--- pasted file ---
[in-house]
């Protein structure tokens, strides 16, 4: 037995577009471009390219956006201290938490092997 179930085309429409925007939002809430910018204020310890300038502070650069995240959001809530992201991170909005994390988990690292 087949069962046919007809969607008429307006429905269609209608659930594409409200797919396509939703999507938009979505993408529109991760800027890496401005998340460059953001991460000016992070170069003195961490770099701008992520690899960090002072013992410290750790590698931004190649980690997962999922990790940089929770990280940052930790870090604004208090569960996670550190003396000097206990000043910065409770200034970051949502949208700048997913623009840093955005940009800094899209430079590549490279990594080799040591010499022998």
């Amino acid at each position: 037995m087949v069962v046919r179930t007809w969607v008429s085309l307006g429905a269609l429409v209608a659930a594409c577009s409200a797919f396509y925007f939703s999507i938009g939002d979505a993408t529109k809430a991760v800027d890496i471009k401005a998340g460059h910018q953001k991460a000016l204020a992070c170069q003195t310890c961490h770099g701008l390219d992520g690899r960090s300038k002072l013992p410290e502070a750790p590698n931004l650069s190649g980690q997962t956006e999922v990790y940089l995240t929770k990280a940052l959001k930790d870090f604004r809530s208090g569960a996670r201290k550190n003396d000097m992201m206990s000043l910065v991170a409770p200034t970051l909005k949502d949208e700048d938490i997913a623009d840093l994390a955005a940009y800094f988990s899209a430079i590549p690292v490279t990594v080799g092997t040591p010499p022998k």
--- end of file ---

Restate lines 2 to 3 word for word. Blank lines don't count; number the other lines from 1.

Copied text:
């Protein structure tokens, strides 16, 4: 037995577009471009390219956006201290938490092997 179930085309429409925007939002809430910018204020310890300038502070650069995240959001809530992201991170909005994390988990690292 087949069962046919007809969607008429307006429905269609209608659930594409409200797919396509939703999507938009979505993408529109991760800027890496401005998340460059953001991460000016992070170069003195961490770099701008992520690899960090002072013992410290750790590698931004190649980690997962999922990790940089929770990280940052930790870090604004208090569960996670550190003396000097206990000043910065409770200034970051949502949208700048997913623009840093955005940009800094899209430079590549490279990594080799040591010499022998």
């Amino acid at each position: 037995m087949v069962v046919r179930t007809w969607v008429s085309l307006g429905a269609l429409v209608a659930a594409c577009s409200a797919f396509y925007f939703s999507i938009g939002d979505a993408t529109k809430a991760v800027d890496i471009k401005a998340g460059h910018q953001k991460a000016l204020a992070c170069q003195t310890c961490h770099g701008l390219d992520g690899r960090s300038k002072l013992p410290e502070a750790p590698n931004l650069s190649g980690q997962t956006e999922v990790y940089l995240t929770k990280a940052l959001k930790d870090f604004r809530s208090g569960a996670r201290k550190n003396d000097m992201m206990s000043l910065v991170a409770p200034t970051l909005k949502d949208e700048d938490i997913a623009d840093l994390a955005a940009y800094f988990s899209a430079i590549p690292v490279t990594v080799g092997t040591p010499p022998k």